Via: Discovery

Plane-spotting billboards

Billboards just got a little more interactive, thanks to British Airways (BA). The airline has debuted a series of digital billboards across the UK that feature children who follow actual aircraft flying overhead. This is part of the brand's efforts to remind customers how magical flying can be for children.

Designed by Ogilvy Group UK, the "Look Up" campaign uses "surveillance technology" to track actual flights and features a small boy who stands up and points to the sky as real planes fly overhead. The billboards are programmed to know exactly when a BA plane is flying by and will show the flight number and destination of the plane, with the ultimate plan to also promote the lowest fares currently available to that location.

According to Abigail Comber, BA's head of marketing, the campaign is not only a first for BA, but also for UK advertising. By telling people on the ground where the flight is headed and offering them promotions on upcoming flights to the same destination, BA is able to use what it does everyday to engage with potential customers, she added.
Via: WellDoneStuff

Oz debuts video stamps

The Australian Post has introduced a smart postage stamp that allows individuals to record a video message to send with their mail. Simply called the Video Stamp, the sender is able to record up to 15 seconds' of footage for 12 hours after the item has been posted. When the recipient gets the package, they need simply scan the stamp using their smartphones to receive the message.

For those without smartphones, the Video Stamp is accompanied by an eight-digit code, which can be entered into the Australia Post's Web site to view the video. These videos can later be shared on social networks and are available for 90 days after recording. The stamps are currently being tested, but if the concept proves successful, they will be made available permanently.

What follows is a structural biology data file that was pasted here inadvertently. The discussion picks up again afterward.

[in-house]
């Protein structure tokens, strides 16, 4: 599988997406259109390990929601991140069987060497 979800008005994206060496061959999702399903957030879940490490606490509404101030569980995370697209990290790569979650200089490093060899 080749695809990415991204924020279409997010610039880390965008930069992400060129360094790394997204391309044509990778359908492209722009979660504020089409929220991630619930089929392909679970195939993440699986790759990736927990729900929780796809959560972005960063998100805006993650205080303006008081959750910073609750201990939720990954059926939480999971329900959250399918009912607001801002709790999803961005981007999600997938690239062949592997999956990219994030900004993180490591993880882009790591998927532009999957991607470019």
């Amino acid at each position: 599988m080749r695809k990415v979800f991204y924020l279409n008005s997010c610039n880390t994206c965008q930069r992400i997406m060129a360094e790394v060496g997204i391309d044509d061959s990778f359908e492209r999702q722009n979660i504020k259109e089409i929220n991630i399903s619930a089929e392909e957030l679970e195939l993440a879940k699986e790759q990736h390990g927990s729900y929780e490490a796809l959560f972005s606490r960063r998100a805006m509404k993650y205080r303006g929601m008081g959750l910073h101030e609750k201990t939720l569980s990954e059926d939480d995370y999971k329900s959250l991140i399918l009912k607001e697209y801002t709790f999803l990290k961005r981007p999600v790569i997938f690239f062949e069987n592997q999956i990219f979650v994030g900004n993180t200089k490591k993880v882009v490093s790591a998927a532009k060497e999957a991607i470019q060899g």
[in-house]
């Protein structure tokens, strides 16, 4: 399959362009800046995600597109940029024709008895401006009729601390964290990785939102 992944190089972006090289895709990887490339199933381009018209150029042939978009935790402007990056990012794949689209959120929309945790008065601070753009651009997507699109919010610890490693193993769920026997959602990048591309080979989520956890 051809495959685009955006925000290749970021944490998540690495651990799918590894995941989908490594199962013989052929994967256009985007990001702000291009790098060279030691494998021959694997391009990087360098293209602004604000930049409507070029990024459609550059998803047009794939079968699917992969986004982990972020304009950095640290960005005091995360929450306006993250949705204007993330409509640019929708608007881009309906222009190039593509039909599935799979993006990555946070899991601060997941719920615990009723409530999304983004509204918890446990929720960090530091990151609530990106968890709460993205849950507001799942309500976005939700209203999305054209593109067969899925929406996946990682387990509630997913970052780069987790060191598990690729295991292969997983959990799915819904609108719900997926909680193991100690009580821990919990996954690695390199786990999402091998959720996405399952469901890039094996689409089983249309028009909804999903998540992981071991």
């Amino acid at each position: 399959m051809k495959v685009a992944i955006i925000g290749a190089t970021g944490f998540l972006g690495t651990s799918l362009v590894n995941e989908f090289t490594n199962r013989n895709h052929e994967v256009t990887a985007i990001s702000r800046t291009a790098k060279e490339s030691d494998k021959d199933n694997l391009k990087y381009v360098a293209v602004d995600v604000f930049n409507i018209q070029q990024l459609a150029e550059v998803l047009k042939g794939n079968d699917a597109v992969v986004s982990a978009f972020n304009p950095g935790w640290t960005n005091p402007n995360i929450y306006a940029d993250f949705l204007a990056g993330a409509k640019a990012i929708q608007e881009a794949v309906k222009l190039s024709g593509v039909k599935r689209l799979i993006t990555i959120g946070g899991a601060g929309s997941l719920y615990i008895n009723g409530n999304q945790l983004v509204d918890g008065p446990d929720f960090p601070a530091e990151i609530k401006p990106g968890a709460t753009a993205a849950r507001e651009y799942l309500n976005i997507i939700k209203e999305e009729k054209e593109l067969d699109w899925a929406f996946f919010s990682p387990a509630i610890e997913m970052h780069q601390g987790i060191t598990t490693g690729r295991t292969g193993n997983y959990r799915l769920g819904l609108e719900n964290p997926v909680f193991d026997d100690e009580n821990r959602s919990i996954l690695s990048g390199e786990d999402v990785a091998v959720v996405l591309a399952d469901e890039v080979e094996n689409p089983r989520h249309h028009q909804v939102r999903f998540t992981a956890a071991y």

Via: That's Like Whoa

Bees trained to detect cancer

The humble honeybee could have a hidden talent - detecting cancer. According to Portuguese scientist Susana Soares, these insects can be trained to sniff out diseases. And they are fast learners - capable of sniffing out the disease after just 10 minutes of training.

The bees are trained using Pavlov's stimulus-reward techniques. Soares has developed a device that teaches honey bees to recognise certain smells associated with diseases, such as cancer or tuberculosis. The device comprises two chambers - the smaller chamber serves as the diagnostic space, while the larger chamber is where the previously trained bees are kept for short periods of time in order for them to be able to detect general health, she explains.

"People exhale into the smaller chamber, and the bees rush into it if they detect on the breath the odour they were trained to target." She adds that properly trained bees are "very accurate" in early medical diagnosis.
Via: Business Standard